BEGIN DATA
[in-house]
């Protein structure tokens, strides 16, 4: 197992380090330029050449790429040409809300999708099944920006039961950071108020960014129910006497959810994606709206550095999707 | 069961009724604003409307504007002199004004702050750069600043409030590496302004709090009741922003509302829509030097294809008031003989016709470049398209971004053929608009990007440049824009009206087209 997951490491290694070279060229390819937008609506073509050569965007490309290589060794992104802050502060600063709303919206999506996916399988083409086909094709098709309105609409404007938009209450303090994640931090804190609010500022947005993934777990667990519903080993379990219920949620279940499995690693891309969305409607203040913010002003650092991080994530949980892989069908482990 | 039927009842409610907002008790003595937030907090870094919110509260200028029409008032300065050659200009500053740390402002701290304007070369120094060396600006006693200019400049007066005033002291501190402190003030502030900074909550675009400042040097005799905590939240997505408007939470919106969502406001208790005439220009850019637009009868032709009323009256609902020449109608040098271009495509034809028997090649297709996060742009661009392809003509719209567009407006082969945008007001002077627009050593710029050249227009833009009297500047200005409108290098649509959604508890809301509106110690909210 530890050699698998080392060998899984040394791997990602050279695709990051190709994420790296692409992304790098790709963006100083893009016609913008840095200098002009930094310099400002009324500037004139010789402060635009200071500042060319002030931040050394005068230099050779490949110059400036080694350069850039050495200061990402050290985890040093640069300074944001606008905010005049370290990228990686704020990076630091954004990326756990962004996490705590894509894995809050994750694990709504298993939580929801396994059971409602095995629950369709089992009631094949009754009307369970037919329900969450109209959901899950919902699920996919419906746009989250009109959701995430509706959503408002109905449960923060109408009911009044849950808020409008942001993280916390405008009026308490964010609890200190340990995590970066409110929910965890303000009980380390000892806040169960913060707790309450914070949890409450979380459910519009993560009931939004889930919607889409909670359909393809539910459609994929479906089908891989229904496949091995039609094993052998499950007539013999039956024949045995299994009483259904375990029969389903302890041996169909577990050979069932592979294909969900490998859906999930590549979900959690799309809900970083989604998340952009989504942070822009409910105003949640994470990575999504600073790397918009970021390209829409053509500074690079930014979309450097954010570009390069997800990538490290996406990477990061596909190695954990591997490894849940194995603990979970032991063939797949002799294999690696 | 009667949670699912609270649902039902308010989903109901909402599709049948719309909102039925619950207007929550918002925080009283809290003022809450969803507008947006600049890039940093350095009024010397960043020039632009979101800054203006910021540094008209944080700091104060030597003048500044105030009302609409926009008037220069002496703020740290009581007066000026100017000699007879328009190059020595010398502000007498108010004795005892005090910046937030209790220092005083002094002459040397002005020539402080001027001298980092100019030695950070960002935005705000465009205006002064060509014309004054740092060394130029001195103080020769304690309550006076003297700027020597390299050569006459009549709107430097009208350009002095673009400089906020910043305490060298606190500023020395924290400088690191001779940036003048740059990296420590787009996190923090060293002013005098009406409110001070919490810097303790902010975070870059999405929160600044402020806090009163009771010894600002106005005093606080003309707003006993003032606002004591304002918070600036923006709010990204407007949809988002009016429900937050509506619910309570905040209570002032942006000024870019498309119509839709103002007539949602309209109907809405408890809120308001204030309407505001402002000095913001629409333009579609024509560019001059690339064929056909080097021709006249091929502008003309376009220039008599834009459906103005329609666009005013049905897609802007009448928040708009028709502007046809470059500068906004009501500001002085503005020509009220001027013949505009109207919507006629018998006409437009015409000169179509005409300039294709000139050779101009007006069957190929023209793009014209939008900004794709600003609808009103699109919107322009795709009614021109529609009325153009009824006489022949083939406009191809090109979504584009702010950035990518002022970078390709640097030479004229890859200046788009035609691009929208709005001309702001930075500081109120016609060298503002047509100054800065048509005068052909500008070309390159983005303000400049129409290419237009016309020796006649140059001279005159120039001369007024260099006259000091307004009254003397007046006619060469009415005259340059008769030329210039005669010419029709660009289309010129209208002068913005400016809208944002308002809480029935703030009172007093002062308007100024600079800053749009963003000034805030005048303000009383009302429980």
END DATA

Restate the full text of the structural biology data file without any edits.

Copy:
[in-house]
């Protein structure tokens, strides 16, 4: 197992380090330029050449790429040409809300999708099944920006039961950071108020960014129910006497959810994606709206550095999707 | 069961009724604003409307504007002199004004702050750069600043409030590496302004709090009741922003509302829509030097294809008031003989016709470049398209971004053929608009990007440049824009009206087209 997951490491290694070279060229390819937008609506073509050569965007490309290589060794992104802050502060600063709303919206999506996916399988083409086909094709098709309105609409404007938009209450303090994640931090804190609010500022947005993934777990667990519903080993379990219920949620279940499995690693891309969305409607203040913010002003650092991080994530949980892989069908482990 | 039927009842409610907002008790003595937030907090870094919110509260200028029409008032300065050659200009500053740390402002701290304007070369120094060396600006006693200019400049007066005033002291501190402190003030502030900074909550675009400042040097005799905590939240997505408007939470919106969502406001208790005439220009850019637009009868032709009323009256609902020449109608040098271009495509034809028997090649297709996060742009661009392809003509719209567009407006082969945008007001002077627009050593710029050249227009833009009297500047200005409108290098649509959604508890809301509106110690909210 530890050699698998080392060998899984040394791997990602050279695709990051190709994420790296692409992304790098790709963006100083893009016609913008840095200098002009930094310099400002009324500037004139010789402060635009200071500042060319002030931040050394005068230099050779490949110059400036080694350069850039050495200061990402050290985890040093640069300074944001606008905010005049370290990228990686704020990076630091954004990326756990962004996490705590894509894995809050994750694990709504298993939580929801396994059971409602095995629950369709089992009631094949009754009307369970037919329900969450109209959901899950919902699920996919419906746009989250009109959701995430509706959503408002109905449960923060109408009911009044849950808020409008942001993280916390405008009026308490964010609890200190340990995590970066409110929910965890303000009980380390000892806040169960913060707790309450914070949890409450979380459910519009993560009931939004889930919607889409909670359909393809539910459609994929479906089908891989229904496949091995039609094993052998499950007539013999039956024949045995299994009483259904375990029969389903302890041996169909577990050979069932592979294909969900490998859906999930590549979900959690799309809900970083989604998340952009989504942070822009409910105003949640994470990575999504600073790397918009970021390209829409053509500074690079930014979309450097954010570009390069997800990538490290996406990477990061596909190695954990591997490894849940194995603990979970032991063939797949002799294999690696 | 009667949670699912609270649902039902308010989903109901909402599709049948719309909102039925619950207007929550918002925080009283809290003022809450969803507008947006600049890039940093350095009024010397960043020039632009979101800054203006910021540094008209944080700091104060030597003048500044105030009302609409926009008037220069002496703020740290009581007066000026100017000699007879328009190059020595010398502000007498108010004795005892005090910046937030209790220092005083002094002459040397002005020539402080001027001298980092100019030695950070960002935005705000465009205006002064060509014309004054740092060394130029001195103080020769304690309550006076003297700027020597390299050569006459009549709107430097009208350009002095673009400089906020910043305490060298606190500023020395924290400088690191001779940036003048740059990296420590787009996190923090060293002013005098009406409110001070919490810097303790902010975070870059999405929160600044402020806090009163009771010894600002106005005093606080003309707003006993003032606002004591304002918070600036923006709010990204407007949809988002009016429900937050509506619910309570905040209570002032942006000024870019498309119509839709103002007539949602309209109907809405408890809120308001204030309407505001402002000095913001629409333009579609024509560019001059690339064929056909080097021709006249091929502008003309376009220039008599834009459906103005329609666009005013049905897609802007009448928040708009028709502007046809470059500068906004009501500001002085503005020509009220001027013949505009109207919507006629018998006409437009015409000169179509005409300039294709000139050779101009007006069957190929023209793009014209939008900004794709600003609808009103699109919107322009795709009614021109529609009325153009009824006489022949083939406009191809090109979504584009702010950035990518002022970078390709640097030479004229890859200046788009035609691009929208709005001309702001930075500081109120016609060298503002047509100054800065048509005068052909500008070309390159983005303000400049129409290419237009016309020796006649140059001279005159120039001369007024260099006259000091307004009254003397007046006619060469009415005259340059008769030329210039005669010419029709660009289309010129209208002068913005400016809208944002308002809480029935703030009172007093002062308007100024600079800053749009963003000034805030005048303000009383009302429980």